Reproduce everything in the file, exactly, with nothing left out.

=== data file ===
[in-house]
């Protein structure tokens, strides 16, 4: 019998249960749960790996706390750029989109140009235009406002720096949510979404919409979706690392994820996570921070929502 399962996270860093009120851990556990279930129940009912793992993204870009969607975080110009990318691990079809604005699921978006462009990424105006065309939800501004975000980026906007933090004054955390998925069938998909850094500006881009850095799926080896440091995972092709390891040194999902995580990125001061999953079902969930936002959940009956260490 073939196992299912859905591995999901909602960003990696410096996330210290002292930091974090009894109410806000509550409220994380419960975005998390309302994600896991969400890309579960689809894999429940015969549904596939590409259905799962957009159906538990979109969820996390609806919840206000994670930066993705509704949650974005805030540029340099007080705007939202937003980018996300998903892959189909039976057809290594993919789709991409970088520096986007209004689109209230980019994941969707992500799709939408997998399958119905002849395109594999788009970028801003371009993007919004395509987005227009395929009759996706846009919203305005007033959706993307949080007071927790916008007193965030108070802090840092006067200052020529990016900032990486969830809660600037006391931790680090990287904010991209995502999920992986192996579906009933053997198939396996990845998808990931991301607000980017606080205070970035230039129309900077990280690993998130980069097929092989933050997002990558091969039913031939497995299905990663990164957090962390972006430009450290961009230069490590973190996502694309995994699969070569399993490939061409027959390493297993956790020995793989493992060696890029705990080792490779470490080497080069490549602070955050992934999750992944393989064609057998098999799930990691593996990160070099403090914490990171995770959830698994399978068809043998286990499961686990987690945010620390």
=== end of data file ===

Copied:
[in-house]
């Protein structure tokens, strides 16, 4: 019998249960749960790996706390750029989109140009235009406002720096949510979404919409979706690392994820996570921070929502 399962996270860093009120851990556990279930129940009912793992993204870009969607975080110009990318691990079809604005699921978006462009990424105006065309939800501004975000980026906007933090004054955390998925069938998909850094500006881009850095799926080896440091995972092709390891040194999902995580990125001061999953079902969930936002959940009956260490 073939196992299912859905591995999901909602960003990696410096996330210290002292930091974090009894109410806000509550409220994380419960975005998390309302994600896991969400890309579960689809894999429940015969549904596939590409259905799962957009159906538990979109969820996390609806919840206000994670930066993705509704949650974005805030540029340099007080705007939202937003980018996300998903892959189909039976057809290594993919789709991409970088520096986007209004689109209230980019994941969707992500799709939408997998399958119905002849395109594999788009970028801003371009993007919004395509987005227009395929009759996706846009919203305005007033959706993307949080007071927790916008007193965030108070802090840092006067200052020529990016900032990486969830809660600037006391931790680090990287904010991209995502999920992986192996579906009933053997198939396996990845998808990931991301607000980017606080205070970035230039129309900077990280690993998130980069097929092989933050997002990558091969039913031939497995299905990663990164957090962390972006430009450290961009230069490590973190996502694309995994699969070569399993490939061409027959390493297993956790020995793989493992060696890029705990080792490779470490080497080069490549602070955050992934999750992944393989064609057998098999799930990691593996990160070099403090914490990171995770959830698994399978068809043998286990499961686990987690945010620390």